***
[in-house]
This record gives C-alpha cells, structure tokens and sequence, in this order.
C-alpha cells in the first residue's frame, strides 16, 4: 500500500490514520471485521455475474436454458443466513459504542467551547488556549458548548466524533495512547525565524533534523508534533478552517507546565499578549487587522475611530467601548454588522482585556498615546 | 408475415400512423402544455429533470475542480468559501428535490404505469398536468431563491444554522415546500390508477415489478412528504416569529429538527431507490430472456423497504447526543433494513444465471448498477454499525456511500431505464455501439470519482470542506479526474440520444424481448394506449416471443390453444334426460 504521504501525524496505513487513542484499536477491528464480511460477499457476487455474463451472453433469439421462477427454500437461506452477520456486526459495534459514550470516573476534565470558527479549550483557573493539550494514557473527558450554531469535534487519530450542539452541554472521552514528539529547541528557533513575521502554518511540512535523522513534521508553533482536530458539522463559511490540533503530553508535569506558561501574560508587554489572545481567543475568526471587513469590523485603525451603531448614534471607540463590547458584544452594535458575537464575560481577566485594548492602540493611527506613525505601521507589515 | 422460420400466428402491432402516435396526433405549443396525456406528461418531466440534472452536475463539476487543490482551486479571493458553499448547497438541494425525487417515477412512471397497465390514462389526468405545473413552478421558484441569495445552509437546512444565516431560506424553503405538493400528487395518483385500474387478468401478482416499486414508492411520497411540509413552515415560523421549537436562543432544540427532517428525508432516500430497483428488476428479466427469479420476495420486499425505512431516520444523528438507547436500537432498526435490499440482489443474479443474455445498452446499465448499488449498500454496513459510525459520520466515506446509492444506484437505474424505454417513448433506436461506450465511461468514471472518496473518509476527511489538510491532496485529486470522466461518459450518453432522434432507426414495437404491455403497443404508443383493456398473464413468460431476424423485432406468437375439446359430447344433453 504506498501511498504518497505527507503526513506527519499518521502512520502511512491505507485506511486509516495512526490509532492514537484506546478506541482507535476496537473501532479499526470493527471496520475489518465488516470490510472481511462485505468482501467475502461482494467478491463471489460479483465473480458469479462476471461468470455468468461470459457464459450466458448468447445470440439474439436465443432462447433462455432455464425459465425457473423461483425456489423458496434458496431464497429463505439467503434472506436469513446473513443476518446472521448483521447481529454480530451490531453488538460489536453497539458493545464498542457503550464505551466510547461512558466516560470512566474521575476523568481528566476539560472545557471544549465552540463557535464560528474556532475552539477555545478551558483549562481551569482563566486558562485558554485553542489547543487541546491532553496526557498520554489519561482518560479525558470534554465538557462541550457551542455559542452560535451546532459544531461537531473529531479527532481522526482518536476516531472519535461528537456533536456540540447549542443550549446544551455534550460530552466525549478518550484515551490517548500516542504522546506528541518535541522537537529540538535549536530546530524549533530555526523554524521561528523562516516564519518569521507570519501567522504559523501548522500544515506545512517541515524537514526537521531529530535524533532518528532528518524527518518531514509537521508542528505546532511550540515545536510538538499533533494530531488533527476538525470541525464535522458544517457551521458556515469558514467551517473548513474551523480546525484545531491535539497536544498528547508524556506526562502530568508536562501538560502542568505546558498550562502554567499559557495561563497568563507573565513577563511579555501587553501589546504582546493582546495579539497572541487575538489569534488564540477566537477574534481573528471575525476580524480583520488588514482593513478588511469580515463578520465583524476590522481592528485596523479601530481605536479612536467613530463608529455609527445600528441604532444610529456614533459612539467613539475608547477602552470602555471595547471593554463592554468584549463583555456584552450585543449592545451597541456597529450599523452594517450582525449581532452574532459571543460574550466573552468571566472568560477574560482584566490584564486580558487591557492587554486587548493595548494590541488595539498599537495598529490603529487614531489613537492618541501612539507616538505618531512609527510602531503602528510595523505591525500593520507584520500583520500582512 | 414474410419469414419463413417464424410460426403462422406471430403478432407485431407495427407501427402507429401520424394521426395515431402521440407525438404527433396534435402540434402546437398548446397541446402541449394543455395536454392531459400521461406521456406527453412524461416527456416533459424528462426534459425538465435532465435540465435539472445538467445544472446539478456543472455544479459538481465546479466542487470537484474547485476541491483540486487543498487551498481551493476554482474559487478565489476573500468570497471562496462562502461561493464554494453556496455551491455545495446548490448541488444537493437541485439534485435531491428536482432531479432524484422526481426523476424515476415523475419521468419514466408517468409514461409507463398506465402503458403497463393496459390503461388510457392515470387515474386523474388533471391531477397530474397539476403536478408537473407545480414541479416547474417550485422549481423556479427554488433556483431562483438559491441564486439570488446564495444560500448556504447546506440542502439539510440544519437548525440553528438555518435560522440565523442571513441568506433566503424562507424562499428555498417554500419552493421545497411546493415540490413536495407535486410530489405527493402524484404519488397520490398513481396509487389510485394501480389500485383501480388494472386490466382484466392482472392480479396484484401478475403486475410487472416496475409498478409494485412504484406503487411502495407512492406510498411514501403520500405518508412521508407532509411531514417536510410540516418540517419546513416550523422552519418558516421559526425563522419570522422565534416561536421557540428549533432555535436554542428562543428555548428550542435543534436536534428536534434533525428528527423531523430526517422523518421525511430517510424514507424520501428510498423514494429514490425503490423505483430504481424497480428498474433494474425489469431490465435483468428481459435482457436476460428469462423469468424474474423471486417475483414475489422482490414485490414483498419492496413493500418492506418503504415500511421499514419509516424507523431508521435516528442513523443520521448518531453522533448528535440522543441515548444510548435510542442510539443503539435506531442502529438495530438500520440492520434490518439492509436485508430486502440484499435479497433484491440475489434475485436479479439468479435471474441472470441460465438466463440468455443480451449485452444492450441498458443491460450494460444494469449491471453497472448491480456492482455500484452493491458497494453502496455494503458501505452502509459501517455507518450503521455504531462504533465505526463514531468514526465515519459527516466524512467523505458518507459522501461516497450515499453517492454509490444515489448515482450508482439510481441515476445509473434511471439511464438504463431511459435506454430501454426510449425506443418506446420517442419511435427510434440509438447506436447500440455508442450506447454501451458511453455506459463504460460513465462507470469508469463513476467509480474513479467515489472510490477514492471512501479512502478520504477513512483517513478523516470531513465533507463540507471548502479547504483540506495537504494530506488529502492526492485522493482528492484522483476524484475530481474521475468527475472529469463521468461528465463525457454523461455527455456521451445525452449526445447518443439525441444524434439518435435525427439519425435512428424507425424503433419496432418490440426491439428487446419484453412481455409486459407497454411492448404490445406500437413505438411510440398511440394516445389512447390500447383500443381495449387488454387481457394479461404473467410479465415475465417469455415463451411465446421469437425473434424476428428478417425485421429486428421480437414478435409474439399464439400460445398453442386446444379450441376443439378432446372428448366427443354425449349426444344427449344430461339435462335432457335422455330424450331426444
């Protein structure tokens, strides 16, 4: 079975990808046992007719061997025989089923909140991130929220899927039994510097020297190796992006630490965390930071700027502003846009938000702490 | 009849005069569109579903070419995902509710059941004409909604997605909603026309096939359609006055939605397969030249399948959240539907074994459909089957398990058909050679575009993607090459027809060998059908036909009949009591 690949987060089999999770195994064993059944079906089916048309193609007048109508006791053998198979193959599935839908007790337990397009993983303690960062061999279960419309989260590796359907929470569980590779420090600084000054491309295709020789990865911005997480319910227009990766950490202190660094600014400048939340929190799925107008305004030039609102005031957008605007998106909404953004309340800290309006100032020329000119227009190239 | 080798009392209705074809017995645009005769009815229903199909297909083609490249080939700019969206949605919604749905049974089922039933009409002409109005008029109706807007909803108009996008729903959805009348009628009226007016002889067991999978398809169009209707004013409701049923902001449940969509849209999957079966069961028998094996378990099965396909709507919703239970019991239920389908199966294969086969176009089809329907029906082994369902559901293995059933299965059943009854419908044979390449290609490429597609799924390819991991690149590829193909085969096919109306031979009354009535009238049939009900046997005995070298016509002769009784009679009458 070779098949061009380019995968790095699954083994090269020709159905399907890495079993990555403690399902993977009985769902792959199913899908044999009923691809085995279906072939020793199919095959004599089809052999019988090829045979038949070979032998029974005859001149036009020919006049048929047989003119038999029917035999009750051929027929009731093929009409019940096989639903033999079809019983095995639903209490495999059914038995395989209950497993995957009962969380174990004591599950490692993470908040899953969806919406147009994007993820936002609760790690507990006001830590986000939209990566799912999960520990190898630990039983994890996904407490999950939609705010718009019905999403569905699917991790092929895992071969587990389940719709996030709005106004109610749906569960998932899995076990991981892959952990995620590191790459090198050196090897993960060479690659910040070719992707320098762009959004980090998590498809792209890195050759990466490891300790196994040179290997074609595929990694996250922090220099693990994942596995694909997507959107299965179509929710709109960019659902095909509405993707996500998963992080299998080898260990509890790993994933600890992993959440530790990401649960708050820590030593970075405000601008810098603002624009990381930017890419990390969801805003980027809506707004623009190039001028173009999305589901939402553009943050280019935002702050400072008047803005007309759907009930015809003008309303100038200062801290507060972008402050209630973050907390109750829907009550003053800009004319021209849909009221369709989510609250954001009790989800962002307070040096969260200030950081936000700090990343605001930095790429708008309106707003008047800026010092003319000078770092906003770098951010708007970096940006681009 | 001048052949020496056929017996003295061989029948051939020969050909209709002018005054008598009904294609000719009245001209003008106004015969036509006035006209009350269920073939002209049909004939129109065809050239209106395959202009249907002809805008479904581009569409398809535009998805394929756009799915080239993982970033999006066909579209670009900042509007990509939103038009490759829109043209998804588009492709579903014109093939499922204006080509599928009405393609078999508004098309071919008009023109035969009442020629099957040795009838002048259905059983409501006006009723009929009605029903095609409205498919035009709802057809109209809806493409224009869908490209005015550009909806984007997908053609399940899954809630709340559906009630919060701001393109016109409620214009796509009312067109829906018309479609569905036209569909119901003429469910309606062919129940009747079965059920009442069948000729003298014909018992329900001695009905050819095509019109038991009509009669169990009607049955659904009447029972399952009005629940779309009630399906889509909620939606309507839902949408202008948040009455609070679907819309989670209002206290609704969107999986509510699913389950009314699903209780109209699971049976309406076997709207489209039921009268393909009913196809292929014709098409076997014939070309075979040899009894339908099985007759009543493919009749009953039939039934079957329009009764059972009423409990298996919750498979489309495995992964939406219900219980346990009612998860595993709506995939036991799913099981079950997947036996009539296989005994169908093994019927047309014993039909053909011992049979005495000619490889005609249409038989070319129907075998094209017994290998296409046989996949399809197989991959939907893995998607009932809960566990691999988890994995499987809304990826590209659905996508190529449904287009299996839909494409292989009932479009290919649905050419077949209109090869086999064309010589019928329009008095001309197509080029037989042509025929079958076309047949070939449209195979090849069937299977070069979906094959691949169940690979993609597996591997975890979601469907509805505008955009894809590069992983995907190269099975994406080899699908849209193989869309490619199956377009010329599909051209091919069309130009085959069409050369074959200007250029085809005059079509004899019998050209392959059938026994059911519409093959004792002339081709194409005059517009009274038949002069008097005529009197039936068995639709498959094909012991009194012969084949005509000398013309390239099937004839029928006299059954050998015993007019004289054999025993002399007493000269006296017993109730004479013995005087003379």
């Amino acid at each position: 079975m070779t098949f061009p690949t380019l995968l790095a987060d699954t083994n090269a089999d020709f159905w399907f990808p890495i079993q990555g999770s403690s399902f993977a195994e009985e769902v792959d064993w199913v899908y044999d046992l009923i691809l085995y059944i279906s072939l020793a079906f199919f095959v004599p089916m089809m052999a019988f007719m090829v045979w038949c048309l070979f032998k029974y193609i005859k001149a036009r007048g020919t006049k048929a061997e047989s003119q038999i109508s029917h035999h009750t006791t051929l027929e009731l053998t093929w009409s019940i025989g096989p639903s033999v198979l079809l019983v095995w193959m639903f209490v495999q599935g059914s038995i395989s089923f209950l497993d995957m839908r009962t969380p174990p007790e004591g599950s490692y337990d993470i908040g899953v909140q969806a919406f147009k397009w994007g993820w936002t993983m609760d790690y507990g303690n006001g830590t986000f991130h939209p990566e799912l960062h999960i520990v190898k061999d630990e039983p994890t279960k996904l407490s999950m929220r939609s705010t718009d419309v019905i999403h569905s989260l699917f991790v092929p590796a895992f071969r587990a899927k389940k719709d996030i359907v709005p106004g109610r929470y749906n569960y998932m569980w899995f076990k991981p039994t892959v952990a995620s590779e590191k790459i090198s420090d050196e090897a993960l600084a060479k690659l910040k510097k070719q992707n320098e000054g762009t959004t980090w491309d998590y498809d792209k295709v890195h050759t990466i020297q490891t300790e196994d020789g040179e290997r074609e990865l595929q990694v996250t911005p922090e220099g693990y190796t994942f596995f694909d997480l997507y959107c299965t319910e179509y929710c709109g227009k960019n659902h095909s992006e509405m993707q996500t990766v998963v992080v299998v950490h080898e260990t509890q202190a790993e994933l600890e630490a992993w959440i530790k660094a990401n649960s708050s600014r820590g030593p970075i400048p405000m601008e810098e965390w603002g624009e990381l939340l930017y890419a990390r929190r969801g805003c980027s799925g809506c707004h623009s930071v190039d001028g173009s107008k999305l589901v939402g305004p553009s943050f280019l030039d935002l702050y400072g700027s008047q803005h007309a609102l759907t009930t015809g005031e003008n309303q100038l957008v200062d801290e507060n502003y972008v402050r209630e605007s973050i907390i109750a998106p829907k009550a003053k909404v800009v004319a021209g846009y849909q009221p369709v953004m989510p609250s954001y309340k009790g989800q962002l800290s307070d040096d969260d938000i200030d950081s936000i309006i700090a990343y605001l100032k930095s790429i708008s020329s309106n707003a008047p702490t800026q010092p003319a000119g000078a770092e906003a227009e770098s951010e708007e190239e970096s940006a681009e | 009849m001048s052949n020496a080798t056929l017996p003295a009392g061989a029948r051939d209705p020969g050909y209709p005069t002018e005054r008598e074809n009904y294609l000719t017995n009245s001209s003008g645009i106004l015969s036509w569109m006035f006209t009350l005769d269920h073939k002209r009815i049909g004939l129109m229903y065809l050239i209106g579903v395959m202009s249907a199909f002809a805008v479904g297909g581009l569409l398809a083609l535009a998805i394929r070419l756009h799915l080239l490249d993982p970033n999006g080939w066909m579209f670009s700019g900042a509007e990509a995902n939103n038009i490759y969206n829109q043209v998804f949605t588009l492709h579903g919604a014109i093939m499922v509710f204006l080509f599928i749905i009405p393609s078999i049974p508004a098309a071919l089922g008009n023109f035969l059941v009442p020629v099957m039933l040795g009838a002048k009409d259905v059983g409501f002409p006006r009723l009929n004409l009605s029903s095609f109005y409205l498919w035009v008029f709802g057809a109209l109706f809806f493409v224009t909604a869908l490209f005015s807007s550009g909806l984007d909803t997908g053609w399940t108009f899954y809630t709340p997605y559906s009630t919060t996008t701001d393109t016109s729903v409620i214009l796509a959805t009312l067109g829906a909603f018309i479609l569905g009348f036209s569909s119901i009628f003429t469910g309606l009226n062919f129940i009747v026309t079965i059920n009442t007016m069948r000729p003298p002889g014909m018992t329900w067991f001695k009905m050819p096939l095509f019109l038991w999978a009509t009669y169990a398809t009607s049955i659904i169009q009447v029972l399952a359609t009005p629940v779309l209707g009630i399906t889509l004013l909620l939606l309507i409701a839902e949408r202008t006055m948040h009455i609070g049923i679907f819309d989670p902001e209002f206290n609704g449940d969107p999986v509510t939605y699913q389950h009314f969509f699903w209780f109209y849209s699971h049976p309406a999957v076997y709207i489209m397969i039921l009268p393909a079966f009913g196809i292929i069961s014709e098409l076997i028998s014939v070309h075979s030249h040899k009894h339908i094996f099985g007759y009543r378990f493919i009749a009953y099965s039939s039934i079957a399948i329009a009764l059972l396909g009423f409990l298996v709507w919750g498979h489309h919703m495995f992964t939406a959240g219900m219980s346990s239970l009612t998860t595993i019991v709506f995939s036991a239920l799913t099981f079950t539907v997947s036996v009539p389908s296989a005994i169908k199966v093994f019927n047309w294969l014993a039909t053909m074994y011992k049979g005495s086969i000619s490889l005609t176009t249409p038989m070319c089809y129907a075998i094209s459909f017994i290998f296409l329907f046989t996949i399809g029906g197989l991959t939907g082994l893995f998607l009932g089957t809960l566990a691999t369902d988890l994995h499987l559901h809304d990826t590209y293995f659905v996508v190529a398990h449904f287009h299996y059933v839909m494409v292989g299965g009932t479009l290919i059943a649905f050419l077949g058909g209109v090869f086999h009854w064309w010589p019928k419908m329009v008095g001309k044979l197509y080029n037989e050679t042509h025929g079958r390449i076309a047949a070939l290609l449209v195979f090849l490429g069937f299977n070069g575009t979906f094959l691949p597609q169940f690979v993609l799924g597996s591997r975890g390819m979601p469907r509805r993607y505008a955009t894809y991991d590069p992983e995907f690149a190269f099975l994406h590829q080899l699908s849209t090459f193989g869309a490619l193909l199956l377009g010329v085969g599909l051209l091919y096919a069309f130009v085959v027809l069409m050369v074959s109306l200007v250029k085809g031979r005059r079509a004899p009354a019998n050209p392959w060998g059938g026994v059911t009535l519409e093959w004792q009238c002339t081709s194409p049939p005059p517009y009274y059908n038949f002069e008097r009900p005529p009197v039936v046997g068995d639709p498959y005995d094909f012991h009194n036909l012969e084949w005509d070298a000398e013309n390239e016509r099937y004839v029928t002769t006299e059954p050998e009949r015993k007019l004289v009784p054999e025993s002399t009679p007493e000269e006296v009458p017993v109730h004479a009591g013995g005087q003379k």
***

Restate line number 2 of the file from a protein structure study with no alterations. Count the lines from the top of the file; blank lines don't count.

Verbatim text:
This record gives C-alpha cells, structure tokens and sequence, in this order.